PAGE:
By Ratan Chaudhary
When people require large sums of money, they often end up selling their property to meet their fund requirements, which also results in loss of ownership of the asset. Instead of selling off your property, whether residential or commercial, it’s better to mortgage it and avail loan against property, as it would not only fetch you the required funds, but also let you retain the ownership of the asset.
Here we explain some vital points to factor in while availing loan against property (LAP).
Lenders generally offer longer repayment tenure for loan against property, stretching up to 15-20 years, which is comparatively longer than other options such as personal loans that usually extend up to a maximum tenure of five years. Since shorter tenure would imply higher EMI payout, consider opting for a higher tenure to lower your monthly payout in the form of EMIs. To reduce the overall interest cost, try to prepay the loan whenever you have surplus funds, but take into consideration any prepayment charges.
Loan amount and disbursal
Maximum loan amount depends on the valuation of mortgaged property. Lenders provide 50-75% of the property’s market value. While evaluating the market value of the property, lenders take into consideration various factors such as location and age of the property, infrastructure, geographical stability, etc. Post the valuation process, the sanction amount is finalised depending upon factors such as customer’s repayment capacity, credit score, debt to income ratio, etc. The disbursal of loan against property usually takes one week to three weeks.
Being a secured form of loan-backed mortgage, loan against property usually involves lower interest rates, starting at as low as 9.65% per annum. On the other hand, other borrowing options such as personal loan or gold loan involve higher interest rates, ranging from 10.99%-24% and 9.24%-26% respectively.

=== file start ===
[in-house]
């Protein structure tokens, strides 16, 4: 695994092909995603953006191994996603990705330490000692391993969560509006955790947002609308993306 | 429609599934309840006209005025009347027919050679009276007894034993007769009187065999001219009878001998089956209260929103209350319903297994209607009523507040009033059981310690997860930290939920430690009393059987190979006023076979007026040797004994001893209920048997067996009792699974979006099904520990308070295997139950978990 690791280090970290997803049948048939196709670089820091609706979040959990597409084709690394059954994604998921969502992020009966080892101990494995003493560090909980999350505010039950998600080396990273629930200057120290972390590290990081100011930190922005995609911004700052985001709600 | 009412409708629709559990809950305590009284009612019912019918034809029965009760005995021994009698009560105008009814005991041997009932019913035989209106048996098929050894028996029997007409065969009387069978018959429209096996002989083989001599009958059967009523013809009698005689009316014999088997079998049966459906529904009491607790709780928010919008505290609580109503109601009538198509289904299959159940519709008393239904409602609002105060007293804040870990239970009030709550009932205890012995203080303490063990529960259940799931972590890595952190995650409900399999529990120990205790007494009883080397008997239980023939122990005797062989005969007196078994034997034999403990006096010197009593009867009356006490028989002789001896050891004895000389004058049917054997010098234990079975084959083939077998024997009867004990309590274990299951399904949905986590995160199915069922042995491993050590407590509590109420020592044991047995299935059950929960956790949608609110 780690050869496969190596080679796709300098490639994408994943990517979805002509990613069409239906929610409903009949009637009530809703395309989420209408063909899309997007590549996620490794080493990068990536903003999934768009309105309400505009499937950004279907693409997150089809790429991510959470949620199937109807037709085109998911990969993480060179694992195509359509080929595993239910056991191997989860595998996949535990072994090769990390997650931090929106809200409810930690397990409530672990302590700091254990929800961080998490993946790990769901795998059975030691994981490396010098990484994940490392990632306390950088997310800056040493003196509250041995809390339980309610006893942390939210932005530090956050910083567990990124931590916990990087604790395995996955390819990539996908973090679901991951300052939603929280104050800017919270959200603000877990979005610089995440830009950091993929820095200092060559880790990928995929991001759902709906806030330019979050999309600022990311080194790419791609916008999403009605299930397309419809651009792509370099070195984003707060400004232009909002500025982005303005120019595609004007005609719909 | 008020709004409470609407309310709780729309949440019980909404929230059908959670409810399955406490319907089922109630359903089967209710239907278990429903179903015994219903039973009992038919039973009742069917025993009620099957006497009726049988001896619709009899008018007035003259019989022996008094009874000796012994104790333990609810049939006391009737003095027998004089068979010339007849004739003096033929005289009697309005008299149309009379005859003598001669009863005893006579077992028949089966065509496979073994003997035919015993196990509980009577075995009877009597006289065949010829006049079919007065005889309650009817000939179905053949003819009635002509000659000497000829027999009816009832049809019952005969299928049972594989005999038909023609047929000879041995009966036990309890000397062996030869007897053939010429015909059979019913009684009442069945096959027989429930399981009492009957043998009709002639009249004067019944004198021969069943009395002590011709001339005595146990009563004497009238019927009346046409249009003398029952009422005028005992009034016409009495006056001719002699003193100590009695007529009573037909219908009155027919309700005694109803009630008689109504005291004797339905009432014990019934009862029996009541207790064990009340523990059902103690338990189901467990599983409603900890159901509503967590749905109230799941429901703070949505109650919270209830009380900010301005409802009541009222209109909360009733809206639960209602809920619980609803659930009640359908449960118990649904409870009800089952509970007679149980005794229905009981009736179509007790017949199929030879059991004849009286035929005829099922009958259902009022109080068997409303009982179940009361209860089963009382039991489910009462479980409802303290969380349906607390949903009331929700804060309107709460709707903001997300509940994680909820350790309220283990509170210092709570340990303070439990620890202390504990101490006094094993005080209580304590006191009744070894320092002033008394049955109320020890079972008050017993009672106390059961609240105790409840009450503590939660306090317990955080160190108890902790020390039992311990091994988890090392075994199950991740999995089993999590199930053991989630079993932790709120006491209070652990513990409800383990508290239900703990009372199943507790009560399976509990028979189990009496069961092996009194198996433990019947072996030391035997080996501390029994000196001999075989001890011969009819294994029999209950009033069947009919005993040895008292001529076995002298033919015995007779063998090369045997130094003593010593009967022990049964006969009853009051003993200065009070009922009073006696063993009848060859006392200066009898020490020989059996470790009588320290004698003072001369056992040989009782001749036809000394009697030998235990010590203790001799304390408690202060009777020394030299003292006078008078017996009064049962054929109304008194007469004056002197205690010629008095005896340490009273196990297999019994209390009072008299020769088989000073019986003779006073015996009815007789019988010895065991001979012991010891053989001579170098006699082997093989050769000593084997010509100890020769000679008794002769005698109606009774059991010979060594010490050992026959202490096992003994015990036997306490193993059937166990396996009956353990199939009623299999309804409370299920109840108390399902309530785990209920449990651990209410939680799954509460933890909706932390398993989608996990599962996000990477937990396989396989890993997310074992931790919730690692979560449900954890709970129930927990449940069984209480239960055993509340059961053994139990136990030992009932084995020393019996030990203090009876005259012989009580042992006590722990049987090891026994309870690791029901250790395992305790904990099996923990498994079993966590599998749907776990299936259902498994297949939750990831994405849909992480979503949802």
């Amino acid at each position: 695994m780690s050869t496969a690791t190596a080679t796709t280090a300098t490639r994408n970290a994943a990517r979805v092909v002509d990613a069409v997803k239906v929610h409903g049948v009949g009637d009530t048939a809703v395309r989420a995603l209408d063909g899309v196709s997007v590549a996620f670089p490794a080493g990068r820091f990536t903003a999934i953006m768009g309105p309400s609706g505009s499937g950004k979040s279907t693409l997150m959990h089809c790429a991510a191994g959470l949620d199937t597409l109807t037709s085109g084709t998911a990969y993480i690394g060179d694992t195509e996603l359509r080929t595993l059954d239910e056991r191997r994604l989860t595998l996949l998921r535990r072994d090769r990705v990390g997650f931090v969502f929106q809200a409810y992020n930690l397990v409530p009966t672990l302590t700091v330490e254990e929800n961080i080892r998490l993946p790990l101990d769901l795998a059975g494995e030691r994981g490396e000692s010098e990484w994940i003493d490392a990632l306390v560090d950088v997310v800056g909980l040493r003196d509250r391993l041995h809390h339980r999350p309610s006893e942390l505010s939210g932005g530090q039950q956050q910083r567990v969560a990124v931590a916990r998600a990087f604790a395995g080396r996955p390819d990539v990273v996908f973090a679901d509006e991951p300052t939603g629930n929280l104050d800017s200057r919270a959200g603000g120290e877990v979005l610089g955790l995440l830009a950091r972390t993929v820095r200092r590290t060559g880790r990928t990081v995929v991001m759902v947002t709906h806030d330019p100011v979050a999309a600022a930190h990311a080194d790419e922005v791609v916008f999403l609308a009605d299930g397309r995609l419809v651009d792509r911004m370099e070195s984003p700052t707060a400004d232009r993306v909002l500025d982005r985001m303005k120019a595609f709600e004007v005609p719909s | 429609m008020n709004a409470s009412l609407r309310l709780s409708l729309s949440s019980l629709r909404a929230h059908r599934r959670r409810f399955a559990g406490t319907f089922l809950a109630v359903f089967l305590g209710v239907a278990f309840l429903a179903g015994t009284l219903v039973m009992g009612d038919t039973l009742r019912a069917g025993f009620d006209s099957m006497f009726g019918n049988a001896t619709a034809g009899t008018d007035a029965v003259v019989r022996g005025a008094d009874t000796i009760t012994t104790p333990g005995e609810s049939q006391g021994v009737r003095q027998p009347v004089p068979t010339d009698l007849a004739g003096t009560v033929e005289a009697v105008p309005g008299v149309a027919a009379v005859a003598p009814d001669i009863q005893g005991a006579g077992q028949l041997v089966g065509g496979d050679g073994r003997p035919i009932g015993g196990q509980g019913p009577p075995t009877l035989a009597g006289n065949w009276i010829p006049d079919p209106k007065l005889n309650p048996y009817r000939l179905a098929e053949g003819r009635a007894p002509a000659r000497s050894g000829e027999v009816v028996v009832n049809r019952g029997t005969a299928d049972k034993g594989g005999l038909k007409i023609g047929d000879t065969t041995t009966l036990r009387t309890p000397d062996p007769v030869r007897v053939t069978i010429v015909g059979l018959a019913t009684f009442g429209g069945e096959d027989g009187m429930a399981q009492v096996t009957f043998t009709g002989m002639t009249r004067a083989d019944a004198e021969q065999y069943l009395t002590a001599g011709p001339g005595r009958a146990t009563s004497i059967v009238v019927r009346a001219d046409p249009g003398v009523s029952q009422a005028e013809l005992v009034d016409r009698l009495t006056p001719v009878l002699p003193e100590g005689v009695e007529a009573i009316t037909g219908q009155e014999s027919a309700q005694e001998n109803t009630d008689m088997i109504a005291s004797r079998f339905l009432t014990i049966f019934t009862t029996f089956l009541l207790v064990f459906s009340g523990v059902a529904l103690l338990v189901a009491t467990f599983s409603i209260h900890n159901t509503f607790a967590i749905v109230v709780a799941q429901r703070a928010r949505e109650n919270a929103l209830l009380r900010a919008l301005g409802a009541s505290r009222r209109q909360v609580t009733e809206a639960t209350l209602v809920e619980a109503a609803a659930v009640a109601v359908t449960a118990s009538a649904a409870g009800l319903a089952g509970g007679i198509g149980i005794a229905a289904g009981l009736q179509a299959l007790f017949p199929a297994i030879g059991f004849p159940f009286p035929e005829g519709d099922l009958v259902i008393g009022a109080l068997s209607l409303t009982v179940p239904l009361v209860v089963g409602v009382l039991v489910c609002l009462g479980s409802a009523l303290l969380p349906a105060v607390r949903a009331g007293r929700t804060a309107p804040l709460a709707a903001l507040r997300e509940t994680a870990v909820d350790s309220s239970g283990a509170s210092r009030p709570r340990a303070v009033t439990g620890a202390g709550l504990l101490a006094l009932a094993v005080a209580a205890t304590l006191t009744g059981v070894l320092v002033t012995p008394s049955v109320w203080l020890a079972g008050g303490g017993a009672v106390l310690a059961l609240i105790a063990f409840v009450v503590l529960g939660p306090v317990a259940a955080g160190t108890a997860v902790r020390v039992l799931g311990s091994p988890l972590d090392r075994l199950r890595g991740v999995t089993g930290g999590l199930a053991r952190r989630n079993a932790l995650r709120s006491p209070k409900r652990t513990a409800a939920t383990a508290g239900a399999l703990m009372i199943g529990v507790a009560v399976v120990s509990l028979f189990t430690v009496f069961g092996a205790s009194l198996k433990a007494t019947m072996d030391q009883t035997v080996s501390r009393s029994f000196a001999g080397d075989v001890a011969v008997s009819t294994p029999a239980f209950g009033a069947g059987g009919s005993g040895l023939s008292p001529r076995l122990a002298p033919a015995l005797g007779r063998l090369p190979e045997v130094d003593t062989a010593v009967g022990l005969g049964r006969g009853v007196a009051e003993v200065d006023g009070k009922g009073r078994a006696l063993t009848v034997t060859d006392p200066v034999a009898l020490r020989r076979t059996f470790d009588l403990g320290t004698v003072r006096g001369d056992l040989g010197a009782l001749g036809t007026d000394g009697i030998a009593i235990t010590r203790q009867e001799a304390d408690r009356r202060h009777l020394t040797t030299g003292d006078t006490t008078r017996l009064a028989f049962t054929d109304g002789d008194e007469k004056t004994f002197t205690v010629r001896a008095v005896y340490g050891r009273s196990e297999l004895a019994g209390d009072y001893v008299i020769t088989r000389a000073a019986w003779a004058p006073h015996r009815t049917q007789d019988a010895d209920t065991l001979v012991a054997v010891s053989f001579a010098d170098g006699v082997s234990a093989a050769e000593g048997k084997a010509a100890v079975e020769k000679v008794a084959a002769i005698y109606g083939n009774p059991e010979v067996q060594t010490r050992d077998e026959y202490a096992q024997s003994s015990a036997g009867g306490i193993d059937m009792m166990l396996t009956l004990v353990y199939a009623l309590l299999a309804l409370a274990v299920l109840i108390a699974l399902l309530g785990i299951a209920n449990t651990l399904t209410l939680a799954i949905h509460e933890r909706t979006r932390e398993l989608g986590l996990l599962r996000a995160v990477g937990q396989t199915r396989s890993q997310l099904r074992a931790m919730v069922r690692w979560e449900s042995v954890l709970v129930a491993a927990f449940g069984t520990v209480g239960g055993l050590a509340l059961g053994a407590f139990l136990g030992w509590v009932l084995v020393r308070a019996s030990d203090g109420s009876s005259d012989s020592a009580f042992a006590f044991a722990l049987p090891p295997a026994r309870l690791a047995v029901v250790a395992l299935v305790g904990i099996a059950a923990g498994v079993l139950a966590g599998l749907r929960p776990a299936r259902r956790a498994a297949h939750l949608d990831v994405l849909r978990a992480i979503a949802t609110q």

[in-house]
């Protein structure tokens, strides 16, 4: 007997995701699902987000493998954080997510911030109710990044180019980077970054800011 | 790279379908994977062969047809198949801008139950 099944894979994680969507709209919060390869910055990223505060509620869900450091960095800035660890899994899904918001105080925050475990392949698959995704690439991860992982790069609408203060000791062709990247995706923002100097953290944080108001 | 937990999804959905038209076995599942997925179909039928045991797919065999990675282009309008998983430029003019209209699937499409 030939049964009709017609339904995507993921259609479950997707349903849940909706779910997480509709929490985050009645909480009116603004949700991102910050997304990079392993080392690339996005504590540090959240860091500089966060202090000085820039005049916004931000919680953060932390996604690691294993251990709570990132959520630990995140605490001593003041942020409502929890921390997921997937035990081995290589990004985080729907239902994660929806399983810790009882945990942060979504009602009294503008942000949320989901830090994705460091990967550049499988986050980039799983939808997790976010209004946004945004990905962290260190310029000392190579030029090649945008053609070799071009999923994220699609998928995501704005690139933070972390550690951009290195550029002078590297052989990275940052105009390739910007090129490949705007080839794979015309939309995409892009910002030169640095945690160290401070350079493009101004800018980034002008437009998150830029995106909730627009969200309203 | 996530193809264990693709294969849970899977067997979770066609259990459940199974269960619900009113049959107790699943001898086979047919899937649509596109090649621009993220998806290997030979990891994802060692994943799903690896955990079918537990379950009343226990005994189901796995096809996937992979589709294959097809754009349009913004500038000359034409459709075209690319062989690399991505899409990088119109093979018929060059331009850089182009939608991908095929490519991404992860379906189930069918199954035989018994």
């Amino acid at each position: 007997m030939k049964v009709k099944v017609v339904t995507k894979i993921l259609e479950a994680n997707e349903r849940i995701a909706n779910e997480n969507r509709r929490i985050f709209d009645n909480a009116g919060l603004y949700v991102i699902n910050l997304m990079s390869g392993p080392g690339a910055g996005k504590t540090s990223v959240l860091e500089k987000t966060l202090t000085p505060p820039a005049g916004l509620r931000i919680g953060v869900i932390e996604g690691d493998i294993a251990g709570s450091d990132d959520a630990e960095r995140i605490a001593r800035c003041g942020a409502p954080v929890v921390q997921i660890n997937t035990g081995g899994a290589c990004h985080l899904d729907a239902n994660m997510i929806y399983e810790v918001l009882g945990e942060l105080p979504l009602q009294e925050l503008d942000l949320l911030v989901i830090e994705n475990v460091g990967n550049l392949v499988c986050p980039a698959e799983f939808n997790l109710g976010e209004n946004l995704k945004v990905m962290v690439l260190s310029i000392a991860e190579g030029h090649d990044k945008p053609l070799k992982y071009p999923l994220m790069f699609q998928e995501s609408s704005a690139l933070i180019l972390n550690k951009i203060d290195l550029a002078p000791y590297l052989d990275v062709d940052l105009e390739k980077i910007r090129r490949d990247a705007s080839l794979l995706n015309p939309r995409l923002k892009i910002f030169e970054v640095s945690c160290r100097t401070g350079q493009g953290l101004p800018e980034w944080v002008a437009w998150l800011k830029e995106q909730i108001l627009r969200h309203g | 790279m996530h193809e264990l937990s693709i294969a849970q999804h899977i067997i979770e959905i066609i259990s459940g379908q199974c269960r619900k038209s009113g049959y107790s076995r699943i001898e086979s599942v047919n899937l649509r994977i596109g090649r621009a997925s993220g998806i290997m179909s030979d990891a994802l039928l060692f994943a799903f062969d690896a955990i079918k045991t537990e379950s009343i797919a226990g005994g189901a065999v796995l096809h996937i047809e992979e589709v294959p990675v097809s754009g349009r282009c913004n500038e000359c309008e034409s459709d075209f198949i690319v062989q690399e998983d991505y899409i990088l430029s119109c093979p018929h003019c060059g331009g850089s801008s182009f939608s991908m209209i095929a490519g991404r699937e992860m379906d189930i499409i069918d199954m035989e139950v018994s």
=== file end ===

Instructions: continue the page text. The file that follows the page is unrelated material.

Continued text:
No restriction on end usage of funds
Similar to other borrowing options such as personal loan, top up home loan and gold loan, loan against property does not restrict usage of loan proceeds, except for illegal or speculative purposes. The funds can be used for various purposes such as child’s higher education, business expansion, foreign vacation, etc.
Tax benefits depend upon end usage
Not many borrowers are aware of the tax benefits available on loan against property. Tax benefits depends on the end use of the money borrowed. First, under Section 37(1) of Income Tax Act, the interest paid and associated costs such as processing fee and documentation charges can be claimed as business expenditure. Second, if the money is used for the purpose of financing/purchasing another house property, then, interest repaid can be claimed under Section 24(b), up to Rs 2 lakh in a financial year, provided the borrower is conclusively able to establish a link between the money borrowed and its ultimate use. However, unlike home loans, borrowers cannot claim any tax benefit on the principal repayment of loan against property.
Processing fee and prepayment charges
Just like other loan options, loan against property also involves processing charges, which is usually up to 2% of loan amount. In addition to this, lenders may levy prepayment penalty for loans lent at fixed interest rates or to non-individuals at floating rates, but floating rate based loans granted to individuals borrowers usually do not attract such penalty due to RBI’s guidelines.
Before zeroing on any lender, it’s prudent to compare them on various parameters such as interest rate, tenure, processing and prepayment fees, etc.
The writer is head, Home Loans, Paisabazaar.com